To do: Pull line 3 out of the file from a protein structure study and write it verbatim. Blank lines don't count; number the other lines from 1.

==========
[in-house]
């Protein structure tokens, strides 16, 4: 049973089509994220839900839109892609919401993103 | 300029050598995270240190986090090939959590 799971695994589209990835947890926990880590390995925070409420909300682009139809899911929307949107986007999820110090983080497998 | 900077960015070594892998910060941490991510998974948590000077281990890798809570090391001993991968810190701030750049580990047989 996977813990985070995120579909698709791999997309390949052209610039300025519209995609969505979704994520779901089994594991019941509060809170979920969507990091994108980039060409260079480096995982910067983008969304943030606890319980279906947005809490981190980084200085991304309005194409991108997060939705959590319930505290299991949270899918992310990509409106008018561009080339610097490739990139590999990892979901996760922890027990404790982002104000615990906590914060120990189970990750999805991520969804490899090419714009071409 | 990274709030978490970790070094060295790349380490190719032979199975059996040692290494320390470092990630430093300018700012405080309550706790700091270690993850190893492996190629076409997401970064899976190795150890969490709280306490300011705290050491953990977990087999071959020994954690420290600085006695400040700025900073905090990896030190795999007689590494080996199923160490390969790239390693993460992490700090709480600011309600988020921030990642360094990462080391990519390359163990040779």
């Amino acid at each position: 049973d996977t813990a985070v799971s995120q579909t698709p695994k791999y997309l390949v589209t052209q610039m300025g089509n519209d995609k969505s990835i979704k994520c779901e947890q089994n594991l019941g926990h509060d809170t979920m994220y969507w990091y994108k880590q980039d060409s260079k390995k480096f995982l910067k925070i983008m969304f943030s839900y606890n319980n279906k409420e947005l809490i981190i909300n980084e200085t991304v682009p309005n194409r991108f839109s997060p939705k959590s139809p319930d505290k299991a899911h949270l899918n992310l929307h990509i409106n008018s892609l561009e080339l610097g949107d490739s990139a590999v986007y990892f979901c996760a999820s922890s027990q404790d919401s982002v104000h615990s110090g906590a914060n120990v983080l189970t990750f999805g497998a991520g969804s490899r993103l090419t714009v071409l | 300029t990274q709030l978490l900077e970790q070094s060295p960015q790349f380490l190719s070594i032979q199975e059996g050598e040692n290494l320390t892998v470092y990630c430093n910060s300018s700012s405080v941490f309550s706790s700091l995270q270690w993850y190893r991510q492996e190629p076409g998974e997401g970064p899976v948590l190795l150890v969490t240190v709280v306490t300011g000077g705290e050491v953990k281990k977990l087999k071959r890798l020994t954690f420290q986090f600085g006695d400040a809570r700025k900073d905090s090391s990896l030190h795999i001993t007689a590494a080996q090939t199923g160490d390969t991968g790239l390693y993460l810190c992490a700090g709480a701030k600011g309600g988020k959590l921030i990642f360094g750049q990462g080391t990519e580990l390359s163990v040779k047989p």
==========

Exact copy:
């Amino acid at each position: 049973d996977t813990a985070v799971s995120q579909t698709p695994k791999y997309l390949v589209t052209q610039m300025g089509n519209d995609k969505s990835i979704k994520c779901e947890q089994n594991l019941g926990h509060d809170t979920m994220y969507w990091y994108k880590q980039d060409s260079k390995k480096f995982l910067k925070i983008m969304f943030s839900y606890n319980n279906k409420e947005l809490i981190i909300n980084e200085t991304v682009p309005n194409r991108f839109s997060p939705k959590s139809p319930d505290k299991a899911h949270l899918n992310l929307h990509i409106n008018s892609l561009e080339l610097g949107d490739s990139a590999v986007y990892f979901c996760a999820s922890s027990q404790d919401s982002v104000h615990s110090g906590a914060n120990v983080l189970t990750f999805g497998a991520g969804s490899r993103l090419t714009v071409l | 300029t990274q709030l978490l900077e970790q070094s060295p960015q790349f380490l190719s070594i032979q199975e059996g050598e040692n290494l320390t892998v470092y990630c430093n910060s300018s700012s405080v941490f309550s706790s700091l995270q270690w993850y190893r991510q492996e190629p076409g998974e997401g970064p899976v948590l190795l150890v969490t240190v709280v306490t300011g000077g705290e050491v953990k281990k977990l087999k071959r890798l020994t954690f420290q986090f600085g006695d400040a809570r700025k900073d905090s090391s990896l030190h795999i001993t007689a590494a080996q090939t199923g160490d390969t991968g790239l390693y993460l810190c992490a700090g709480a701030k600011g309600g988020k959590l921030i990642f360094g750049q990462g080391t990519e580990l390359s163990v040779k047989p």